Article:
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Gas Turbine Technology : Flying Machine to Ground Utilities. P M V Subbarao Professor Mechanical Engineering Department. A White Collar Power Generation Method…. Progress in Rankine Cycle. The most Unwanted Characteristic of Rankine Group of Power Generation Systems.

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Gas Turbine Technology : Flying Machine to Ground Utilities

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Gas turbine technology flying machine to ground utilities l.jpg

Gas Turbine Technology : Flying Machine to Ground Utilities

P M V Subbarao

Professor

Mechanical Engineering Department

A White Collar Power Generation Method…


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Progress in Rankine Cycle


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The most Unwanted Characteristic of Rankine Group of Power Generation Systems

  • The amount of cooling required by any steam-cycle power plant is determined by its thermal efficiency. 

  • It has nothing essentially to do with whether it is fuelled by coal, gas or uranium. 

  • Where availability of cooling water is limited, cooling does not need to be a constraint on new generating capacity. 

  • Alternative cooling options are available at slightly higher cost.

  • Nuclear power plants have greater flexibility in location than coal-fired plants due to fuel logistics, giving them more potential for their siting to be determined by cooling considerations.


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Cooling Problems !!!!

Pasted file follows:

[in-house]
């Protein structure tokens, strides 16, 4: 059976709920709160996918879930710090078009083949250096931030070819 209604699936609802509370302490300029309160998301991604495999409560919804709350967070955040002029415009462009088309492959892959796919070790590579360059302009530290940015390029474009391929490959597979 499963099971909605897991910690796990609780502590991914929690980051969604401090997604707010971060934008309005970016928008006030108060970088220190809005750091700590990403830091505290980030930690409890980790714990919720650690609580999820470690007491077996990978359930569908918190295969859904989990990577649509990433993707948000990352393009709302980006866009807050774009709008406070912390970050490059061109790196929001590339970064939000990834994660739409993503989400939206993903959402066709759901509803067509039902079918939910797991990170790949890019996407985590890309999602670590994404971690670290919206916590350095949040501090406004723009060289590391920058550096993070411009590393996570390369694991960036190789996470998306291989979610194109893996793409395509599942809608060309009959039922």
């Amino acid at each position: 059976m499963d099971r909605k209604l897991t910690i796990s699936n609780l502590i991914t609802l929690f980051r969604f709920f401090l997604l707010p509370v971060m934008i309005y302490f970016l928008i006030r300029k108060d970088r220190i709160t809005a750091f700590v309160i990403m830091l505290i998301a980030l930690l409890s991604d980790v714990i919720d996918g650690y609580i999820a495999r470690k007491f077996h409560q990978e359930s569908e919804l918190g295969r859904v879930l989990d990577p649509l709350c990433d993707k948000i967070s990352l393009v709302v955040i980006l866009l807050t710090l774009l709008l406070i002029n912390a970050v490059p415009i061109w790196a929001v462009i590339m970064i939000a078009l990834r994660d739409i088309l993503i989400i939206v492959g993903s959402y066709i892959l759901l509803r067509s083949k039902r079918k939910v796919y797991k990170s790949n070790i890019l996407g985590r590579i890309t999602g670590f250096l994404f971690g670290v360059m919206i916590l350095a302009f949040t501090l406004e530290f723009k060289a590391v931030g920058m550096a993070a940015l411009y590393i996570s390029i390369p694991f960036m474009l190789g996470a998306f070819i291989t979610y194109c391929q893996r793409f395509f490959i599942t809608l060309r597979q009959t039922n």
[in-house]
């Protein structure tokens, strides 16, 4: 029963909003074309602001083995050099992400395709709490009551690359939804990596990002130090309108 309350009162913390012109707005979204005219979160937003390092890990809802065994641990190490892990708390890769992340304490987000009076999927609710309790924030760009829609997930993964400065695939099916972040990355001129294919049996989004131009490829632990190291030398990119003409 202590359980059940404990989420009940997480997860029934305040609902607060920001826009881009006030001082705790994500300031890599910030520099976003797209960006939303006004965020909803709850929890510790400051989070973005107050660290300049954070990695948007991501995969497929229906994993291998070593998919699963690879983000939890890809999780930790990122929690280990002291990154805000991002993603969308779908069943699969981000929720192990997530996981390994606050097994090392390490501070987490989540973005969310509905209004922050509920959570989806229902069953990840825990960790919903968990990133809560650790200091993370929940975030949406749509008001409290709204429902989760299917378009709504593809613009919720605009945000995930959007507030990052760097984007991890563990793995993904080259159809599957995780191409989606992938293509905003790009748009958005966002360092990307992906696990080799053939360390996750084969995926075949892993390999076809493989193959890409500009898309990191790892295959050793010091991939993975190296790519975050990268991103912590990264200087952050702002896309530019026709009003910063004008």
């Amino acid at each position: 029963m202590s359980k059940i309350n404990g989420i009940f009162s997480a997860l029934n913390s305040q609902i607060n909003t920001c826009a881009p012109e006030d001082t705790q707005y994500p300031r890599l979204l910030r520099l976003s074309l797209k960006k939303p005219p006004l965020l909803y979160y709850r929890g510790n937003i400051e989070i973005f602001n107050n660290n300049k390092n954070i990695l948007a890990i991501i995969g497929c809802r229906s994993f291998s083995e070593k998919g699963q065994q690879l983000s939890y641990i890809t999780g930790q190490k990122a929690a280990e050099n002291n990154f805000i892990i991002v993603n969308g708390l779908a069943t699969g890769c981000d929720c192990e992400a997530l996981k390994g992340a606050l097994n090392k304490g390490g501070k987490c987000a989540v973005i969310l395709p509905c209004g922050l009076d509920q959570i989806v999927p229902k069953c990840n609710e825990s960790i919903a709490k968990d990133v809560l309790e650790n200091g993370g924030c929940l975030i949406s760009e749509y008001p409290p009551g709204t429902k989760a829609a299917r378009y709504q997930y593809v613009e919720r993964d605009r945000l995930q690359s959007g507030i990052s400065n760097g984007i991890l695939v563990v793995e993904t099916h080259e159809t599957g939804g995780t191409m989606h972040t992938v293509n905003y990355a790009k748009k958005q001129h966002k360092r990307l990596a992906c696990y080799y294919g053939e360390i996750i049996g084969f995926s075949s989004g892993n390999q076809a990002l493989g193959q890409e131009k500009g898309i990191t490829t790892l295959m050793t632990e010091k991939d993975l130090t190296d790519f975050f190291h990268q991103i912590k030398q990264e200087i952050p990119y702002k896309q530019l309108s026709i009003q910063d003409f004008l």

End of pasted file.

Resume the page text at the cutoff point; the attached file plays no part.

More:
• The bigger the temperature difference between the internal heat source and the external environment where the surplus heat is dumped, the more efficient is the process in achieving mechanical work. 

  • The desirability of having a high temperature internally and a low temperature environmentally. 

  • In a coal-fired or conventionally gas-fired plant it is possible to run the internal boilers at higher temperatures than those with finely-engineered nuclear fuel assemblies which must avoid damage. 

  • The external consideration gives rise to desirably siting power plants alongside very cold water.


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Steam Cycle Heat Transfer

  • For the heat transfer function the water is circulated continuously in a closed loop steam cycle and hardly any is lost. 

  • The water needs to be clean and fairly pure.

  • This function is much the same whether the power plant is nuclear, coal-fired, or conventionally gas-fired. 

  • Cooling to condense the steam and surplus heat discharge.

  • The second function for water in such a power plant is to cool the system so as to condense the low-pressure steam and recycle it. 

  • This is a major consideration in siting power plants, and in the UK siting study in 2009 all recommendations were for sites within 2 km of abundant water - sea or estuary.


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Water, Water & Water ….!!!!!

  • A nuclear or coal plant running at 33% thermal efficiency will need to dump about 14% more heat than one at 36% efficiency. 

  • Nuclear plants currently being built have about 34-36% thermal efficiency, depending on site (especially water temperature). 

  • Older ones are often only 32-33% efficient.  

  • The relatively new Stanwell coal-fired plant in Queensland runs at 36%, but some new coal-fired plants approach 40% and one of the new nuclear reactors claims 39%.


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History & Repetition

  • 1791: A patent was given to John Barber, an Englishman, for the first true gas turbine.

  • His invention had most of the elements present in the modern day gas turbines.

  • The turbine was designed to power a horseless carriage.

  • 1872: The first true gas turbine engine was designed by Dr Franz Stikze, but the engine never ran under its own power.

  • 1903: A Norwegian, Ægidius Elling, was able to build the first gas turbine that was able to produce more power than needed to run its own components, which was considered an achievement in a time when knowledge about aerodynamics was limited.